The main financing instruments used to distribute the Fund consists of grants and highly concessional lending. To ensure the sustainability of the Fund, COP28 also declared that the Fund should also be able to facilitate blended financing and to deployed additional financing instruments that take into account debt sustainability to optimize and augment the capacity of public funds to deliver the results for vulnerable populations.
HOW WOULD IT AFFECTS INDONESIA’S CLIMATE ADAPTATION
Currently, Indonesia has no specific mechanism to address the loss and damage aspects of climate change. Research on the prioritized needs is currently being conducted by the Indonesian National Agency for Disaster Management (BNPB) in partnership with the World Meteorological Organization (WMO). The research focuses on the extreme climate-related disaster risks, future projections, and the current capacity of the disaster management with a focus on the early warning system (EWS). Findings from the research are going to be utilized not only to provide the fundings for specific prioritized needs in disaster risk reduction but also to map the vulnerable regions where the fund could be disbursed in the form of relevant programs/projects.
Apart from the ongoing research, Indonesia also possessed the National Adaptation Plan – Climate Change Adaptation (RAN-API). The RAN-API has outlined key priority sectors for climate adaptation, namely, water, marine & coastal, agriculture, & health. To tackle problems in those sectors, the RAN-API employed their frameworks which consisted of infrastructure, technology, capacity building, and governance. Despite the differences between adaptation and L&D in principle as mentioned above, the L&D Fund can be utilized to enhance adaptive capacities in crosscutting sectors. These include investments for nature-based solution infrastructures for disaster-prone areas that had been overlooked as climate adaptation measures and providing financial assistance for disaster risk insurance. To conclude, the L&D Fund will provide ample opportunities for Indonesia to strengthen its adaptive capacities in the face of climate change.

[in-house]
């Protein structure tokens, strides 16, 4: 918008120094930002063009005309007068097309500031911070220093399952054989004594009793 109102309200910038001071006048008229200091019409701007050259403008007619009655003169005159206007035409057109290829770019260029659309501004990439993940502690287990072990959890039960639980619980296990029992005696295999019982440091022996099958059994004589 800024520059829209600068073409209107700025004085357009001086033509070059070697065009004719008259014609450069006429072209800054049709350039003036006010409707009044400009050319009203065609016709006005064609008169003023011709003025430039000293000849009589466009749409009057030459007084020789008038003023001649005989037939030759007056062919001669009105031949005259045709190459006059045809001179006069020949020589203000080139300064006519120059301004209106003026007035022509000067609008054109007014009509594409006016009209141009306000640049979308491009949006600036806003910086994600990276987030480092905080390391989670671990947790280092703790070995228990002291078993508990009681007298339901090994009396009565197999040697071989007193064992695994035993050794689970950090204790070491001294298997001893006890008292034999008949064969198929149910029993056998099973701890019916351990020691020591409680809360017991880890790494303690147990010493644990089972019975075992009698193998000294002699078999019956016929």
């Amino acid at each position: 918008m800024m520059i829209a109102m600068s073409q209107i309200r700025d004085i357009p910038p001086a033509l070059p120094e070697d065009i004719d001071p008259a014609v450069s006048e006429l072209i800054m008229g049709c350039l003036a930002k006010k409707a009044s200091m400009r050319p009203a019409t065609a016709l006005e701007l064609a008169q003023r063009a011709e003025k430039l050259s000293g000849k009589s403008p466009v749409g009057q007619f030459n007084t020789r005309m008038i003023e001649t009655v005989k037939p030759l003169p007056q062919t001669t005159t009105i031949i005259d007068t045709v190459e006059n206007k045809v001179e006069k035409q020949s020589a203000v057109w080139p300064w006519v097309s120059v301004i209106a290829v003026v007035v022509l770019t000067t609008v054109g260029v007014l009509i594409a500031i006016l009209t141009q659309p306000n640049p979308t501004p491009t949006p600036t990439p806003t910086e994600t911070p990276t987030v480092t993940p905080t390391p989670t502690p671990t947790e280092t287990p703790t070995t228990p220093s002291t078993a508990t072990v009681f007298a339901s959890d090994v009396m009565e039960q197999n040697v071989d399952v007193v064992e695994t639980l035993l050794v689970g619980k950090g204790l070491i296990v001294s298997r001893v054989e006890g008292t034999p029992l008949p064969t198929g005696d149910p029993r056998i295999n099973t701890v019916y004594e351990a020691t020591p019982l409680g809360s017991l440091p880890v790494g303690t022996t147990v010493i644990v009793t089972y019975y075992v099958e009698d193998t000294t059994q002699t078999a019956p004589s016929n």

However, one important note should be considered. The new financing terms set up by the COP28 explicitly stated that L&D Fund would consist of grants and highly concessional lending. This agreement had been criticized as increase debt risks for countries, especially developing countries. Despite the statement that the fund will be of a highly concessional one, Indonesia needs to pay attention to the terms and interest rates if it were to access L&D Fund in the form of a loan, so as to not fall into a debt-trap situation.
*Setyawati Fitrianggraeni holds the position of Managing Partner at Anggraeni and Partners in Indonesia. She also serves as an Assistant Professor at the Faculty of Law, University of Indonesia, and is currently pursuing a PhD at the World Maritime University in Malmo, Sweden. Additionally, Muhammad Soufi Cahya Gemilang is a a Researcher at Anggraeni and Partners. The writers express their gratitude to Dr. Hary Elias for generously dedicating his time to provide valuable feedback on their article.